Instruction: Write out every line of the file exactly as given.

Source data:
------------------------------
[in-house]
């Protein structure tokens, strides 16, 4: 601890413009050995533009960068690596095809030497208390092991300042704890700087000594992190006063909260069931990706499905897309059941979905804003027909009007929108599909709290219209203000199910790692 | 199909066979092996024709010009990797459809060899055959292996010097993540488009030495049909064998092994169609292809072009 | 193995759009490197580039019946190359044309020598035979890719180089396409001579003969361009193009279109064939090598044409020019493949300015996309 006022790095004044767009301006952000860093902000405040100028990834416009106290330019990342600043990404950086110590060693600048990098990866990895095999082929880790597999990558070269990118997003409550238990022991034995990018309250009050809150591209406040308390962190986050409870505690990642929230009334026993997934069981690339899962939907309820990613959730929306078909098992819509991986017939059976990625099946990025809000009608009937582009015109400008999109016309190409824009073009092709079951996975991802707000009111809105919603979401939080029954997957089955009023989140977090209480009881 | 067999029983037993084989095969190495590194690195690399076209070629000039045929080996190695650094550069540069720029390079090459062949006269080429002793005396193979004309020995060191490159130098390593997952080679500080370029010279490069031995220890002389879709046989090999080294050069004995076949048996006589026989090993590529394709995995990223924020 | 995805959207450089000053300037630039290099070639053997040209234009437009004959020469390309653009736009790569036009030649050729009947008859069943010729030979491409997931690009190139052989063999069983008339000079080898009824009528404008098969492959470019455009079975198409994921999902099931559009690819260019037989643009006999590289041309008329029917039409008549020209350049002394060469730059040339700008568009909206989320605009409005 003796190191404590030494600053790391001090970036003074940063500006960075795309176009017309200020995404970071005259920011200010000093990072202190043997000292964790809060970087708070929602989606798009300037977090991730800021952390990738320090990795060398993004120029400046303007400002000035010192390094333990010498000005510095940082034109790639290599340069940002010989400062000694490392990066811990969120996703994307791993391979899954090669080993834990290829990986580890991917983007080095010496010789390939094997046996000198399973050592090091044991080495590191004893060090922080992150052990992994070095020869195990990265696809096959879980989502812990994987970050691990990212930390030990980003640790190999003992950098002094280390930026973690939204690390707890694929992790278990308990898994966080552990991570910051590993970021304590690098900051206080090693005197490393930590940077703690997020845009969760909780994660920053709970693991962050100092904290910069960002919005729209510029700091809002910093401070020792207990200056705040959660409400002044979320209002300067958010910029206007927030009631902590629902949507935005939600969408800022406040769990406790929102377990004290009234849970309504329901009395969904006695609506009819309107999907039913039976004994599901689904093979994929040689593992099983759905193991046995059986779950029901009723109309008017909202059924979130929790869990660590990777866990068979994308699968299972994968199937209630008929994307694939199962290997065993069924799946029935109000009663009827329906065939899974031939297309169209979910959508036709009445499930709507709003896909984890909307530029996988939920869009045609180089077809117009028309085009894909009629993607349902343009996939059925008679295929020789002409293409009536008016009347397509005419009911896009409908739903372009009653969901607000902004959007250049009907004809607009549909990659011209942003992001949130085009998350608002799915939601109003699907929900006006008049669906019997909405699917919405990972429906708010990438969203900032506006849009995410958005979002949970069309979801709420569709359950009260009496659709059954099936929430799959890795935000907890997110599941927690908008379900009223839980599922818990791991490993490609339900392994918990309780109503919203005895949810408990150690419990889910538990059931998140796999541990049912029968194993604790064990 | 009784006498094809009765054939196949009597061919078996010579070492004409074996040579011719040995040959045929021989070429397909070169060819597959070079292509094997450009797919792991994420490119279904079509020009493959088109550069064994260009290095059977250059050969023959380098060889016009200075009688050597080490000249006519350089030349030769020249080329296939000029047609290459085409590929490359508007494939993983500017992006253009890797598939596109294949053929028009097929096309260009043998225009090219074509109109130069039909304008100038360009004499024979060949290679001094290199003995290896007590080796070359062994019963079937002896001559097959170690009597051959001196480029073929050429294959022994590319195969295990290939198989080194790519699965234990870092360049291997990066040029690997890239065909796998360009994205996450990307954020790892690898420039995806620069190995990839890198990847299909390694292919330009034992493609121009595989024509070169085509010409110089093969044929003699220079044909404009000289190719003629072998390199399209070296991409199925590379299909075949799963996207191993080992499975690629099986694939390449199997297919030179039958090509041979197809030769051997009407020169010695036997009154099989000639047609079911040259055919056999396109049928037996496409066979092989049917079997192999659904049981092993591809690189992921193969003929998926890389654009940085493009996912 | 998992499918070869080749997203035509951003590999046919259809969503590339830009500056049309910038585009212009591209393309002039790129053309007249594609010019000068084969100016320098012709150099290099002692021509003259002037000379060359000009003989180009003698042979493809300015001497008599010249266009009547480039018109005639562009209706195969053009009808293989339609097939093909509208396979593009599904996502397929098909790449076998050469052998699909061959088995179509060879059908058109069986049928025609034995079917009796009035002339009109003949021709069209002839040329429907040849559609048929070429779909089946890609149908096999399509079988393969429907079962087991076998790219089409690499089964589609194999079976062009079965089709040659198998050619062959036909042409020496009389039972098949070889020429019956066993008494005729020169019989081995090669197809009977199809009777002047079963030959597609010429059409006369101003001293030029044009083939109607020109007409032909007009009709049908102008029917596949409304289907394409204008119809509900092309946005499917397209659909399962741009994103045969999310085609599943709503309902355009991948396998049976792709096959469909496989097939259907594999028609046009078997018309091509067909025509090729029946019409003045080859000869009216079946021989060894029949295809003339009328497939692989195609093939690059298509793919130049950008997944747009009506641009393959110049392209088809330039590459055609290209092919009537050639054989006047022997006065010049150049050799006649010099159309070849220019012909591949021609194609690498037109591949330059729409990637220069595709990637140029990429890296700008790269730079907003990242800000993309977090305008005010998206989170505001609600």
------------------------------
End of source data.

[in-house]
């Protein structure tokens, strides 16, 4: 601890413009050995533009960068690596095809030497208390092991300042704890700087000594992190006063909260069931990706499905897309059941979905804003027909009007929108599909709290219209203000199910790692 | 199909066979092996024709010009990797459809060899055959292996010097993540488009030495049909064998092994169609292809072009 | 193995759009490197580039019946190359044309020598035979890719180089396409001579003969361009193009279109064939090598044409020019493949300015996309 006022790095004044767009301006952000860093902000405040100028990834416009106290330019990342600043990404950086110590060693600048990098990866990895095999082929880790597999990558070269990118997003409550238990022991034995990018309250009050809150591209406040308390962190986050409870505690990642929230009334026993997934069981690339899962939907309820990613959730929306078909098992819509991986017939059976990625099946990025809000009608009937582009015109400008999109016309190409824009073009092709079951996975991802707000009111809105919603979401939080029954997957089955009023989140977090209480009881 | 067999029983037993084989095969190495590194690195690399076209070629000039045929080996190695650094550069540069720029390079090459062949006269080429002793005396193979004309020995060191490159130098390593997952080679500080370029010279490069031995220890002389879709046989090999080294050069004995076949048996006589026989090993590529394709995995990223924020 | 995805959207450089000053300037630039290099070639053997040209234009437009004959020469390309653009736009790569036009030649050729009947008859069943010729030979491409997931690009190139052989063999069983008339000079080898009824009528404008098969492959470019455009079975198409994921999902099931559009690819260019037989643009006999590289041309008329029917039409008549020209350049002394060469730059040339700008568009909206989320605009409005 003796190191404590030494600053790391001090970036003074940063500006960075795309176009017309200020995404970071005259920011200010000093990072202190043997000292964790809060970087708070929602989606798009300037977090991730800021952390990738320090990795060398993004120029400046303007400002000035010192390094333990010498000005510095940082034109790639290599340069940002010989400062000694490392990066811990969120996703994307791993391979899954090669080993834990290829990986580890991917983007080095010496010789390939094997046996000198399973050592090091044991080495590191004893060090922080992150052990992994070095020869195990990265696809096959879980989502812990994987970050691990990212930390030990980003640790190999003992950098002094280390930026973690939204690390707890694929992790278990308990898994966080552990991570910051590993970021304590690098900051206080090693005197490393930590940077703690997020845009969760909780994660920053709970693991962050100092904290910069960002919005729209510029700091809002910093401070020792207990200056705040959660409400002044979320209002300067958010910029206007927030009631902590629902949507935005939600969408800022406040769990406790929102377990004290009234849970309504329901009395969904006695609506009819309107999907039913039976004994599901689904093979994929040689593992099983759905193991046995059986779950029901009723109309008017909202059924979130929790869990660590990777866990068979994308699968299972994968199937209630008929994307694939199962290997065993069924799946029935109000009663009827329906065939899974031939297309169209979910959508036709009445499930709507709003896909984890909307530029996988939920869009045609180089077809117009028309085009894909009629993607349902343009996939059925008679295929020789002409293409009536008016009347397509005419009911896009409908739903372009009653969901607000902004959007250049009907004809607009549909990659011209942003992001949130085009998350608002799915939601109003699907929900006006008049669906019997909405699917919405990972429906708010990438969203900032506006849009995410958005979002949970069309979801709420569709359950009260009496659709059954099936929430799959890795935000907890997110599941927690908008379900009223839980599922818990791991490993490609339900392994918990309780109503919203005895949810408990150690419990889910538990059931998140796999541990049912029968194993604790064990 | 009784006498094809009765054939196949009597061919078996010579070492004409074996040579011719040995040959045929021989070429397909070169060819597959070079292509094997450009797919792991994420490119279904079509020009493959088109550069064994260009290095059977250059050969023959380098060889016009200075009688050597080490000249006519350089030349030769020249080329296939000029047609290459085409590929490359508007494939993983500017992006253009890797598939596109294949053929028009097929096309260009043998225009090219074509109109130069039909304008100038360009004499024979060949290679001094290199003995290896007590080796070359062994019963079937002896001559097959170690009597051959001196480029073929050429294959022994590319195969295990290939198989080194790519699965234990870092360049291997990066040029690997890239065909796998360009994205996450990307954020790892690898420039995806620069190995990839890198990847299909390694292919330009034992493609121009595989024509070169085509010409110089093969044929003699220079044909404009000289190719003629072998390199399209070296991409199925590379299909075949799963996207191993080992499975690629099986694939390449199997297919030179039958090509041979197809030769051997009407020169010695036997009154099989000639047609079911040259055919056999396109049928037996496409066979092989049917079997192999659904049981092993591809690189992921193969003929998926890389654009940085493009996912 | 998992499918070869080749997203035509951003590999046919259809969503590339830009500056049309910038585009212009591209393309002039790129053309007249594609010019000068084969100016320098012709150099290099002692021509003259002037000379060359000009003989180009003698042979493809300015001497008599010249266009009547480039018109005639562009209706195969053009009808293989339609097939093909509208396979593009599904996502397929098909790449076998050469052998699909061959088995179509060879059908058109069986049928025609034995079917009796009035002339009109003949021709069209002839040329429907040849559609048929070429779909089946890609149908096999399509079988393969429907079962087991076998790219089409690499089964589609194999079976062009079965089709040659198998050619062959036909042409020496009389039972098949070889020429019956066993008494005729020169019989081995090669197809009977199809009777002047079963030959597609010429059409006369101003001293030029044009083939109607020109007409032909007009009709049908102008029917596949409304289907394409204008119809509900092309946005499917397209659909399962741009994103045969999310085609599943709503309902355009991948396998049976792709096959469909496989097939259907594999028609046009078997018309091509067909025509090729029946019409003045080859000869009216079946021989060894029949295809003339009328497939692989195609093939690059298509793919130049950008997944747009009506641009393959110049392209088809330039590459055609290209092919009537050639054989006047022997006065010049150049050799006649010099159309070849220019012909591949021609194609690498037109591949330059729409990637220069595709990637140029990429890296700008790269730079907003990242800000993309977090305008005010998206989170505001609600």